To do this, he begins with a mental leap: Life, he argues, should not be thought of as a chemical event. Instead, it should be thought of as information. The shift in perspective provides a tidy way in which to begin tackling a messy question. In the following interview, Adami defines information as “the ability to make predictions with a likelihood better than chance,” and he says we should think of the human genome — or the genome of any organism — as a repository of information about the world gathered in small bits over time through the process of evolution. The repository includes information on everything we could possibly need to know, such as how to convert sugar into energy, how to evade a predator on the savannah, and, most critically for evolution, how to reproduce or self-replicate.

This reconceptualization doesn’t by itself resolve the issue of how life got started, but it does provide a framework in which we can start to calculate the odds of life developing in the first place. Adami explains that a precondition for information is the existence of an alphabet, a set of pieces that, when assembled in the right order, expresses something meaningful. No one knows what that alphabet was at the time that inanimate molecules coupled up to produce the first bits of information. Using information theory, though, Adami tries to help chemists think about the distribution of molecules that would have had to be present at the beginning in order to make it even statistically plausible for life to arise by chance.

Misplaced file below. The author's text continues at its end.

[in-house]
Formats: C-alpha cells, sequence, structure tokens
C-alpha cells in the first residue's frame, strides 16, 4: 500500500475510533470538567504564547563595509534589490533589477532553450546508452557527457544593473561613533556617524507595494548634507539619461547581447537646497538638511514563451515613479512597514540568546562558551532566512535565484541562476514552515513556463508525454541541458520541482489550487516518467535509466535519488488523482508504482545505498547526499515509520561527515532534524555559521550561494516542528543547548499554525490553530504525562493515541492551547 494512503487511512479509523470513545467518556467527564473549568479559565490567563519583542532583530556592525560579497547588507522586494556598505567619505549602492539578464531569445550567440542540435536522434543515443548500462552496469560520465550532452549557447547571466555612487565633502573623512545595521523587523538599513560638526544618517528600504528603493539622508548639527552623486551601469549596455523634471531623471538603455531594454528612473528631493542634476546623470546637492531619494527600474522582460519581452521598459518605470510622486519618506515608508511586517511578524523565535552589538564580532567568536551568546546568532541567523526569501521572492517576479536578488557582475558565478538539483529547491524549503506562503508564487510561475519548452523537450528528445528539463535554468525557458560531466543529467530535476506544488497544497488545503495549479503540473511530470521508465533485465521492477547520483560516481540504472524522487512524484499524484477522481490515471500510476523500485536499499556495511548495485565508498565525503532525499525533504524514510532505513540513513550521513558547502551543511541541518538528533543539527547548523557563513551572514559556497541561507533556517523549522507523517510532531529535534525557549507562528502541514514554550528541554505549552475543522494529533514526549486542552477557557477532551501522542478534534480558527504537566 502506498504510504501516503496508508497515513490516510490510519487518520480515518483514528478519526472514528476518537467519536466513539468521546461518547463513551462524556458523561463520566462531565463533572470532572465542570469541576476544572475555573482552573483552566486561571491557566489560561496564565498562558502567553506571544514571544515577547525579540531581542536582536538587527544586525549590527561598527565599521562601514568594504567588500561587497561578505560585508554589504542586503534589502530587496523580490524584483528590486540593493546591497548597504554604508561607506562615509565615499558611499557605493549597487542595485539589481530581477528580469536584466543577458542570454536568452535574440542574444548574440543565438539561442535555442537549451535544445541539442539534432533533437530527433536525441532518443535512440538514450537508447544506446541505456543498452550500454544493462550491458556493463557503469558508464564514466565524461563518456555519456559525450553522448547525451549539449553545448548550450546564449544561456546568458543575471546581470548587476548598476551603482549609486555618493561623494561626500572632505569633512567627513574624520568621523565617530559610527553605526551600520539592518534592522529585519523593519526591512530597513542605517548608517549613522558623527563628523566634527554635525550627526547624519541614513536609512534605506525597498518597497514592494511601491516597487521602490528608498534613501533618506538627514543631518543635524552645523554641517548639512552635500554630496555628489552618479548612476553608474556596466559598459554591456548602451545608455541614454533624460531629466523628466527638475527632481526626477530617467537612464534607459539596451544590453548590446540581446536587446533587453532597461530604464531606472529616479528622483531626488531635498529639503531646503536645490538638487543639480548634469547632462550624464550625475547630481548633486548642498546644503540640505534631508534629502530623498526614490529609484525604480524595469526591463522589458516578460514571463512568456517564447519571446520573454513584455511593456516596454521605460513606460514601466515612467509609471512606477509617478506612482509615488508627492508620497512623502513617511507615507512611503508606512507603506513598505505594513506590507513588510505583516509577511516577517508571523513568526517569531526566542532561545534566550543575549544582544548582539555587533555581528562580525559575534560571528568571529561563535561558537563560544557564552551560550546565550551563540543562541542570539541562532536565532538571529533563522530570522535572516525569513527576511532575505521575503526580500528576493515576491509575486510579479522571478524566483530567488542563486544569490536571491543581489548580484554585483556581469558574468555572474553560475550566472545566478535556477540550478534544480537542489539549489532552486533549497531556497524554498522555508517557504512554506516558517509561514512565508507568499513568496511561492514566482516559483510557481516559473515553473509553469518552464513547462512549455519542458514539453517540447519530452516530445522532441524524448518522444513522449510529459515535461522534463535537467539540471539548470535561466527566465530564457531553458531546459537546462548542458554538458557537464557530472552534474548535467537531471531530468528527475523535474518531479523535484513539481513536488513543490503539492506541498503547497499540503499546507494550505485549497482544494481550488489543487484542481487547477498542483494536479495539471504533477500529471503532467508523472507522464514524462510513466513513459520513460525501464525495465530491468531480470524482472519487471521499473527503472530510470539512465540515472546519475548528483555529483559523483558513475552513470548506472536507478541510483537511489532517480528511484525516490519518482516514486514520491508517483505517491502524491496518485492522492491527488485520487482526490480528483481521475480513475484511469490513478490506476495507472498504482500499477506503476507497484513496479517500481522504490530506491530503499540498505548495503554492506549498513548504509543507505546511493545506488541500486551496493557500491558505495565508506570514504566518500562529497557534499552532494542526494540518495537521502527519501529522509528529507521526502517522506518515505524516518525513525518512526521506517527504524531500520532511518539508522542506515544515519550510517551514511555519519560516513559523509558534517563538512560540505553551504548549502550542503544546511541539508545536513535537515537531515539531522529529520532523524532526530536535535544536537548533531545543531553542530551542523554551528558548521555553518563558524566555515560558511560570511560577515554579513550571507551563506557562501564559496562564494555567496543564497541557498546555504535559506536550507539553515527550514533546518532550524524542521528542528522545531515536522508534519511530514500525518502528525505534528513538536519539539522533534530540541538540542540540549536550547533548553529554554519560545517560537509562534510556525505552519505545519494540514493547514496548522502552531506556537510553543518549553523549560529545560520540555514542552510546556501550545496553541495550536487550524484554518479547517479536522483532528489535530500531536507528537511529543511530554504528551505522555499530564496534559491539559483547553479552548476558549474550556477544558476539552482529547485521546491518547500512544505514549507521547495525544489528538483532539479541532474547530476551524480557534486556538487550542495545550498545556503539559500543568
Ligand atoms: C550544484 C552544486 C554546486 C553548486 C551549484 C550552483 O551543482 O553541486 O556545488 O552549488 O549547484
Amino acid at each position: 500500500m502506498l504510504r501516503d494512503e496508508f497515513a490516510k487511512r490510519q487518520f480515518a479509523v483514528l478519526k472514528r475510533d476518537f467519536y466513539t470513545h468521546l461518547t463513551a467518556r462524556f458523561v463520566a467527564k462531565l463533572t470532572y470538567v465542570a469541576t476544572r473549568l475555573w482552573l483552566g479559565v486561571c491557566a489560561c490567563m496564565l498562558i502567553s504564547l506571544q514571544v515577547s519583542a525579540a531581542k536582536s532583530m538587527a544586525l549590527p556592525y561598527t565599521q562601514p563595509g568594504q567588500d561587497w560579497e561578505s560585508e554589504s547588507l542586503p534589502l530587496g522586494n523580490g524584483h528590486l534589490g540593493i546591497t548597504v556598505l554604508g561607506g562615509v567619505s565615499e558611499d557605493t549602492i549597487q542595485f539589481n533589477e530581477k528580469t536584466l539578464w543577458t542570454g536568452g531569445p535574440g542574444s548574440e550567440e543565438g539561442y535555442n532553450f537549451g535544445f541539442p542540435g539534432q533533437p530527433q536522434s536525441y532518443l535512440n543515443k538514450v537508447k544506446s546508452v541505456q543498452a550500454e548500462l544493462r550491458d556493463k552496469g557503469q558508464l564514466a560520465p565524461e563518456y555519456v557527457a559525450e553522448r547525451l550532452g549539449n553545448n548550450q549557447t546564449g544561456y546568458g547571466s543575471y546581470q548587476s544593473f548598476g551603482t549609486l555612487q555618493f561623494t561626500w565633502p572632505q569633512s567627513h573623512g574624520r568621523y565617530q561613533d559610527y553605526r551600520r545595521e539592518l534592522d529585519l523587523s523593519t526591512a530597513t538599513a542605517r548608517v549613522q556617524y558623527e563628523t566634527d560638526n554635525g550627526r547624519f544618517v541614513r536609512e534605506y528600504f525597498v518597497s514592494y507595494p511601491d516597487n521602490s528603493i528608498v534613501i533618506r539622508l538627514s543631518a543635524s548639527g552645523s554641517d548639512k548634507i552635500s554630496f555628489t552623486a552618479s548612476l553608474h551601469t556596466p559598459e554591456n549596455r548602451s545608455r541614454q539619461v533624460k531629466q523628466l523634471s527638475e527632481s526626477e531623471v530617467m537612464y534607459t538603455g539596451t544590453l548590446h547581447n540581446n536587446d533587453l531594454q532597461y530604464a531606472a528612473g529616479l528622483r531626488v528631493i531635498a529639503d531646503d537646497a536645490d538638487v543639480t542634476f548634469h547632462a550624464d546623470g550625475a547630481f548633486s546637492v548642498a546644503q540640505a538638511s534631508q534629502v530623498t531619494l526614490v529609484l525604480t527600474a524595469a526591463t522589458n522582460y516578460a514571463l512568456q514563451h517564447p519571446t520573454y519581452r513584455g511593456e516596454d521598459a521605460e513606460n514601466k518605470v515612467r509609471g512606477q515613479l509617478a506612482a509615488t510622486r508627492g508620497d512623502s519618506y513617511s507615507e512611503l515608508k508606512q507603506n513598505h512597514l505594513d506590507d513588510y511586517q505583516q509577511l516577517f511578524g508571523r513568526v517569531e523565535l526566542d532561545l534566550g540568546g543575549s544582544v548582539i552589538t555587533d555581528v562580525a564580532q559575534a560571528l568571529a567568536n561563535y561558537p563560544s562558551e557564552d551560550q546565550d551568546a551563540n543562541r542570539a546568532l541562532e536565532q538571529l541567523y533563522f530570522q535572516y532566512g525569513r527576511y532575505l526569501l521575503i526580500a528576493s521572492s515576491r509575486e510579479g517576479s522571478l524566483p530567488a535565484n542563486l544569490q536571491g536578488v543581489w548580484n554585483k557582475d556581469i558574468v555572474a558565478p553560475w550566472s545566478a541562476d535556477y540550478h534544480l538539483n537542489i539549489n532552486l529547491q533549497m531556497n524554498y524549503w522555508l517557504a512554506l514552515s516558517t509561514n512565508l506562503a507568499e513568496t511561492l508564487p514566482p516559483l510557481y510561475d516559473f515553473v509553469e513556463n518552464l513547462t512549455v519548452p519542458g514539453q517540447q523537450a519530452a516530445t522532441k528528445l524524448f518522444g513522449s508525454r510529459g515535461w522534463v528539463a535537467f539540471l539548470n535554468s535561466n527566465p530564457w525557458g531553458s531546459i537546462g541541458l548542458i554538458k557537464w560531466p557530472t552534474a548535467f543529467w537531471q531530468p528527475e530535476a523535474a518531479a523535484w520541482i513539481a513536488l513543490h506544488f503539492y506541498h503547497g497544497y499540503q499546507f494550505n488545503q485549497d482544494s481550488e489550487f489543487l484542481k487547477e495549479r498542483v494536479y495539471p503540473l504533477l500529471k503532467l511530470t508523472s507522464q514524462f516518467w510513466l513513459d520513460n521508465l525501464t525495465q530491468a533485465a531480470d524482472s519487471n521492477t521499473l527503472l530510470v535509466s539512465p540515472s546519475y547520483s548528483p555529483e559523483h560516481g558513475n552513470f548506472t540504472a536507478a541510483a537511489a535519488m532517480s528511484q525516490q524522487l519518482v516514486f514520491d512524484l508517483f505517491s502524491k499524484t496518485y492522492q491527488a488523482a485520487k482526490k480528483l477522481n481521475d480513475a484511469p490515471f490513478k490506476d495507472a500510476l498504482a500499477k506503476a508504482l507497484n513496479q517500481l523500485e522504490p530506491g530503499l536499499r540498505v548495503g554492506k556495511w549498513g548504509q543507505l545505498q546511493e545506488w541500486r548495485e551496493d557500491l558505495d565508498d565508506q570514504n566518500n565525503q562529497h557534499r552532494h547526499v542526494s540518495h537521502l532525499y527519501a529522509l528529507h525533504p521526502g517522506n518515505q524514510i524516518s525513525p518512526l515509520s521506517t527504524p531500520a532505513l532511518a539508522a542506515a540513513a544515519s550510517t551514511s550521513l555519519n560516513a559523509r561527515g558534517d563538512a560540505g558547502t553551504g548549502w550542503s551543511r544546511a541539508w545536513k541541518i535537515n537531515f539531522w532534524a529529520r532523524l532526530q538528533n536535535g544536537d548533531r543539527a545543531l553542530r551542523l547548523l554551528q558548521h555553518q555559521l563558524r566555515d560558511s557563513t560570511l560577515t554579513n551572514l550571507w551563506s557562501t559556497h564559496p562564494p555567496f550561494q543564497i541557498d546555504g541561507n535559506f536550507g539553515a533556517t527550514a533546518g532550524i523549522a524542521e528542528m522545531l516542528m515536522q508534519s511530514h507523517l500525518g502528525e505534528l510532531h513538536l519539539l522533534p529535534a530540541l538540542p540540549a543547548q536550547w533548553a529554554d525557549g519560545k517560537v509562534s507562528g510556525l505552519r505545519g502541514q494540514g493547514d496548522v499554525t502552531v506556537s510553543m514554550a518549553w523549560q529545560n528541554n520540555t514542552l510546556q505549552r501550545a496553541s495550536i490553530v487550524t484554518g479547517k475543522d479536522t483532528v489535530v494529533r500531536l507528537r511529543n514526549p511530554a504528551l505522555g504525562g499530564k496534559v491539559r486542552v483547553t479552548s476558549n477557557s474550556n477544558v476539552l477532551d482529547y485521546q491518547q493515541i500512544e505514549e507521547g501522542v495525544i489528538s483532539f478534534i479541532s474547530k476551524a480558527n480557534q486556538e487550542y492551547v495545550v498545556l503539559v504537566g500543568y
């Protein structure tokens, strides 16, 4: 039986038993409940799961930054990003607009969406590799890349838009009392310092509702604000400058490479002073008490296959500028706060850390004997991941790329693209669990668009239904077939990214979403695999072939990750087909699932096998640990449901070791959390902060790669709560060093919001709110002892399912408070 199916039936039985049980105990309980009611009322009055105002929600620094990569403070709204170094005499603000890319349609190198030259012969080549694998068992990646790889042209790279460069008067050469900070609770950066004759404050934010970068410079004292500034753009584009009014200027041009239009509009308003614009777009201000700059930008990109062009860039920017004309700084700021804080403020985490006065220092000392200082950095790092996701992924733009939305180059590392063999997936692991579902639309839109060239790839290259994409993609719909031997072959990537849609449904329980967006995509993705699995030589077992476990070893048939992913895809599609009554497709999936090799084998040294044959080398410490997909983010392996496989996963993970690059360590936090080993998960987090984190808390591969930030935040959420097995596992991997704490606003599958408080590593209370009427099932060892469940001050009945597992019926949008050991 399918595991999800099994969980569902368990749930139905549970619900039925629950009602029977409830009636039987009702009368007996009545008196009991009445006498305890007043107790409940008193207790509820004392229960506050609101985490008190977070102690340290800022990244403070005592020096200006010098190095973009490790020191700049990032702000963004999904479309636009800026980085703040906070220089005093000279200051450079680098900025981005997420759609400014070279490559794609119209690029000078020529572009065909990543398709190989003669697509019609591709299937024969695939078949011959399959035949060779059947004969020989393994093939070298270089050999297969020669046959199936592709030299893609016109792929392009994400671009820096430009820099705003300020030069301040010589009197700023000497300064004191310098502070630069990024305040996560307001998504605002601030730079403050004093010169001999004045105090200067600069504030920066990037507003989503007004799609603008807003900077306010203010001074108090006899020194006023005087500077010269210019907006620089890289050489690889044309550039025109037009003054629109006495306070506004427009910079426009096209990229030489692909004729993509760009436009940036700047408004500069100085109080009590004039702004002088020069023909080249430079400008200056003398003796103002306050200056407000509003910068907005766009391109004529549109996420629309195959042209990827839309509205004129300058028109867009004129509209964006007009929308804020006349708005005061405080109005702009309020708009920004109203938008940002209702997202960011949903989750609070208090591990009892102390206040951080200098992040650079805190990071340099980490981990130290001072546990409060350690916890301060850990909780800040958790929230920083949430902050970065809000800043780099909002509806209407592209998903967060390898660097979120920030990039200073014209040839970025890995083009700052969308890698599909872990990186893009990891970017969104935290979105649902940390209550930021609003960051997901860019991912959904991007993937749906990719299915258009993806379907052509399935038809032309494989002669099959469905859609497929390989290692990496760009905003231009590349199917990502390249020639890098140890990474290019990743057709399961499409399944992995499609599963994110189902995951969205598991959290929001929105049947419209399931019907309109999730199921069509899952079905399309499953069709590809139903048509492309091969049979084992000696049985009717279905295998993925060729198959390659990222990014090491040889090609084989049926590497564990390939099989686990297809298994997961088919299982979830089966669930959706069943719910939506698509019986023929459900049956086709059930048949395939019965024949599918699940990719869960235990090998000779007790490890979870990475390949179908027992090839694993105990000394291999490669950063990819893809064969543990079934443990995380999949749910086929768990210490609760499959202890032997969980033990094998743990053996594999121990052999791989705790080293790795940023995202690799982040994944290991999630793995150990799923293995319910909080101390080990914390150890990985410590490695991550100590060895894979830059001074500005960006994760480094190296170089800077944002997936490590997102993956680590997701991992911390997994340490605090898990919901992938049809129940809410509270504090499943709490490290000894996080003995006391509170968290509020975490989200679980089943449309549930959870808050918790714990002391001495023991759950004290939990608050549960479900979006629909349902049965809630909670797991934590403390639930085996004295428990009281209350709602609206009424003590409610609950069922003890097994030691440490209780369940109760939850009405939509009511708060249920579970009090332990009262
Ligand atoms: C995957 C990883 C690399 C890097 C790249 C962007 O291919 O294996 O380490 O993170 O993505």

Quanta Magazine spoke with Adami about what information theory has to say about the origins of life. An edited and condensed version of the interview follows.

Candidates supporting creationism

Ben Carson touts creationism during Nashville speech

, dboucher@tennessean.com3:06 p.m. CST November 2, 2015

Republican presidential contender Ben Carson restated his views on creationism Sunday, wrapping up his weekend in Tennessee with a visit to one of Metro Nashville’s largest churches.

Carson delivered two speeches Sunday morning at Cornerstone Church in Madison. Carson, a retired neurosurgeon who’s recently surged in GOP presidential polls, weaved between a litany of different themes during the speeches, including everything from economics to his background growing up in Detroit.

Although the address at times sounded like a stump speech, Carson repeatedly returned to religion. This included his retort to “progressives” who question why he doesn’t believe in evolution.

“They say, ‘Carson, ya know, how can you be a surgeon, a neurosurgeon, and believe that God created the Earth, and not believe in evolution, which is the basis of all knowledge and all science?’,” Carson said during his second speech.

“Well, you know, it’s kind of funny. But I do believe God created us, and I did just fine. So I don’t know where they get that stuff from, ya know? It’s not true. And in fact, the more you know about God, and the deeper your relationship with God, I think the more intricate becomes your knowledge of the way things work, including the human body.”

This is not the first time Carson has spoken about his doubts on evolution. Several national publications, including the Washington Post, BuzzFeed and others, have noted a speech from 2012 and other comments where Carson likened the big bang theory to “fairy tales” and questioned the motivation behind Charles Darwin’s theory of evolution.